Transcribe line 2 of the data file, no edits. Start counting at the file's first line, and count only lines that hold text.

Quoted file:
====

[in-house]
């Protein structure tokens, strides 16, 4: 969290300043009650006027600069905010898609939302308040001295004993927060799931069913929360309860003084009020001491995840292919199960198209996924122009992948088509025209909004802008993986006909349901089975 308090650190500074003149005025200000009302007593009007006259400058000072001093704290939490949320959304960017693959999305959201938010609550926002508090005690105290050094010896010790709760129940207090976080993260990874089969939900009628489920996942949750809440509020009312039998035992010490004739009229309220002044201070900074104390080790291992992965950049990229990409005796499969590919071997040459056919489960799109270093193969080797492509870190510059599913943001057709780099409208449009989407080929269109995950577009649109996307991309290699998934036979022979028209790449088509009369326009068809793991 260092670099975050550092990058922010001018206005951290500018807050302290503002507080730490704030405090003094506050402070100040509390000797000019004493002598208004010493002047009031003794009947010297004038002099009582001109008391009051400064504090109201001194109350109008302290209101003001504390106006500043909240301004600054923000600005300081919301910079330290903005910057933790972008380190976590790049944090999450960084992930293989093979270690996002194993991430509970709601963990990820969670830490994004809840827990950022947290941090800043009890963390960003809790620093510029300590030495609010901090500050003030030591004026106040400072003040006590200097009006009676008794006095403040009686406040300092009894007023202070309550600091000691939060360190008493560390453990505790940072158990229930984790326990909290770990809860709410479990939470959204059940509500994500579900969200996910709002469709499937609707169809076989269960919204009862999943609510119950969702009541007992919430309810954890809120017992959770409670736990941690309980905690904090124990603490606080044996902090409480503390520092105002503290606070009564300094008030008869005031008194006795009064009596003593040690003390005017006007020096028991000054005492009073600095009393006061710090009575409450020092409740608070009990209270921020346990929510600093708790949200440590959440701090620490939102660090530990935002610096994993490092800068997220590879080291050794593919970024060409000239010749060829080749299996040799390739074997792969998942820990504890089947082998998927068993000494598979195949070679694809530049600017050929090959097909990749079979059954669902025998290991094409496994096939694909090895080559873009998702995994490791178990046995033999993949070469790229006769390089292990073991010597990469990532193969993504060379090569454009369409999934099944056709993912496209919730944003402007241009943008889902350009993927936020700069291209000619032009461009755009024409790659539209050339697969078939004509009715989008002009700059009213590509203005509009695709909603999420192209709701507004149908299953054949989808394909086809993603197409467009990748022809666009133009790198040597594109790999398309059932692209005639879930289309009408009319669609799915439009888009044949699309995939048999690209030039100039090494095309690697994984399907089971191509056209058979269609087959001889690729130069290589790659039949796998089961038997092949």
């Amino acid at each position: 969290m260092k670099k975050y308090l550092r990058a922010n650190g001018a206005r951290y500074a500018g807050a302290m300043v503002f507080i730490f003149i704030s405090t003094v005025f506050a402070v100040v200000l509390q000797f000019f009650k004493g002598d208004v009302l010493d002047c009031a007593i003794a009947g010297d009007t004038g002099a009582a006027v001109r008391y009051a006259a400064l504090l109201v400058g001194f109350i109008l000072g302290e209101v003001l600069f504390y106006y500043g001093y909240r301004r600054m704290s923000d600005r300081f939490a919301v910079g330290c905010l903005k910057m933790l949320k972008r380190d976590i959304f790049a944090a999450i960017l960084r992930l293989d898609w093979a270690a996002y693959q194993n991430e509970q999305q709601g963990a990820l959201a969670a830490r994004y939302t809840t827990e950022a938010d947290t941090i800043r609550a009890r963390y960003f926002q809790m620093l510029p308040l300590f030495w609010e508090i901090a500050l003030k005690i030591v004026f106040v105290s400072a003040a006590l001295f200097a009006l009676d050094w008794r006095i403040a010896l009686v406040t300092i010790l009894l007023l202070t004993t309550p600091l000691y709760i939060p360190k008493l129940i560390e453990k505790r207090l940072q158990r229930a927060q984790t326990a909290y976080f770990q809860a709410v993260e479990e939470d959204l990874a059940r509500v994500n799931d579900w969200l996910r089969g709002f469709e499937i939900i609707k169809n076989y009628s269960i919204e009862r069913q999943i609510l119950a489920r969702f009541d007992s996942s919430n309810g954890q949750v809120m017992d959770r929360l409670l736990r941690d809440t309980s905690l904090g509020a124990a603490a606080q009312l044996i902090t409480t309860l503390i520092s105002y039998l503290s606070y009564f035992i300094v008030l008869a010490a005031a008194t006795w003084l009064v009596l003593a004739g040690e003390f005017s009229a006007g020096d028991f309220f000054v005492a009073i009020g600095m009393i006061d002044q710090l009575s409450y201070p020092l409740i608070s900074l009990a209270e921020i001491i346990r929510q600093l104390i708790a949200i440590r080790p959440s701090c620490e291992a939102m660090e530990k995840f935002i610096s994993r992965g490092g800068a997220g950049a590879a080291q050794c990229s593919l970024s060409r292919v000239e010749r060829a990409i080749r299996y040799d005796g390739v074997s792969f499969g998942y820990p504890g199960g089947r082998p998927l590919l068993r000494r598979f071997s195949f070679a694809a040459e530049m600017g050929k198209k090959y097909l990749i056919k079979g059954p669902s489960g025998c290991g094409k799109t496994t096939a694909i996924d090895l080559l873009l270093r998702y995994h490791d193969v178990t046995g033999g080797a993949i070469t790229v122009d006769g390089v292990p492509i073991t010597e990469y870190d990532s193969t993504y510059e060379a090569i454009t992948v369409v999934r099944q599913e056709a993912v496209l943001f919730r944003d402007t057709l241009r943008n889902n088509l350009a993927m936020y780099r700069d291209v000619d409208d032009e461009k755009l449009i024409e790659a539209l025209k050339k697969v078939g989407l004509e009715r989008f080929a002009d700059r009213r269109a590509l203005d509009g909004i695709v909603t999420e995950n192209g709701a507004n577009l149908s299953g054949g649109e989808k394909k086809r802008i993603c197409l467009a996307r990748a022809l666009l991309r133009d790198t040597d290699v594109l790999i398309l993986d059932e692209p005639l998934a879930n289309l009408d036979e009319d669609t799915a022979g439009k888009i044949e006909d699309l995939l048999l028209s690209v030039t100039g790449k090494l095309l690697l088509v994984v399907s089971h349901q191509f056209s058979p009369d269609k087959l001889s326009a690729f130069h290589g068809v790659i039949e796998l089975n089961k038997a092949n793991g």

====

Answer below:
């Protein structure tokens, strides 16, 4: 969290300043009650006027600069905010898609939302308040001295004993927060799931069913929360309860003084009020001491995840292919199960198209996924122009992948088509025209909004802008993986006909349901089975 308090650190500074003149005025200000009302007593009007006259400058000072001093704290939490949320959304960017693959999305959201938010609550926002508090005690105290050094010896010790709760129940207090976080993260990874089969939900009628489920996942949750809440509020009312039998035992010490004739009229309220002044201070900074104390080790291992992965950049990229990409005796499969590919071997040459056919489960799109270093193969080797492509870190510059599913943001057709780099409208449009989407080929269109995950577009649109996307991309290699998934036979022979028209790449088509009369326009068809793991 260092670099975050550092990058922010001018206005951290500018807050302290503002507080730490704030405090003094506050402070100040509390000797000019004493002598208004010493002047009031003794009947010297004038002099009582001109008391009051400064504090109201001194109350109008302290209101003001504390106006500043909240301004600054923000600005300081919301910079330290903005910057933790972008380190976590790049944090999450960084992930293989093979270690996002194993991430509970709601963990990820969670830490994004809840827990950022947290941090800043009890963390960003809790620093510029300590030495609010901090500050003030030591004026106040400072003040006590200097009006009676008794006095403040009686406040300092009894007023202070309550600091000691939060360190008493560390453990505790940072158990229930984790326990909290770990809860709410479990939470959204059940509500994500579900969200996910709002469709499937609707169809076989269960919204009862999943609510119950969702009541007992919430309810954890809120017992959770409670736990941690309980905690904090124990603490606080044996902090409480503390520092105002503290606070009564300094008030008869005031008194006795009064009596003593040690003390005017006007020096028991000054005492009073600095009393006061710090009575409450020092409740608070009990209270921020346990929510600093708790949200440590959440701090620490939102660090530990935002610096994993490092800068997220590879080291050794593919970024060409000239010749060829080749299996040799390739074997792969998942820990504890089947082998998927068993000494598979195949070679694809530049600017050929090959097909990749079979059954669902025998290991094409496994096939694909090895080559873009998702995994490791178990046995033999993949070469790229006769390089292990073991010597990469990532193969993504060379090569454009369409999934099944056709993912496209919730944003402007241009943008889902350009993927936020700069291209000619032009461009755009024409790659539209050339697969078939004509009715989008002009700059009213590509203005509009695709909603999420192209709701507004149908299953054949989808394909086809993603197409467009990748022809666009133009790198040597594109790999398309059932692209005639879930289309009408009319669609799915439009888009044949699309995939048999690209030039100039090494095309690697994984399907089971191509056209058979269609087959001889690729130069290589790659039949796998089961038997092949």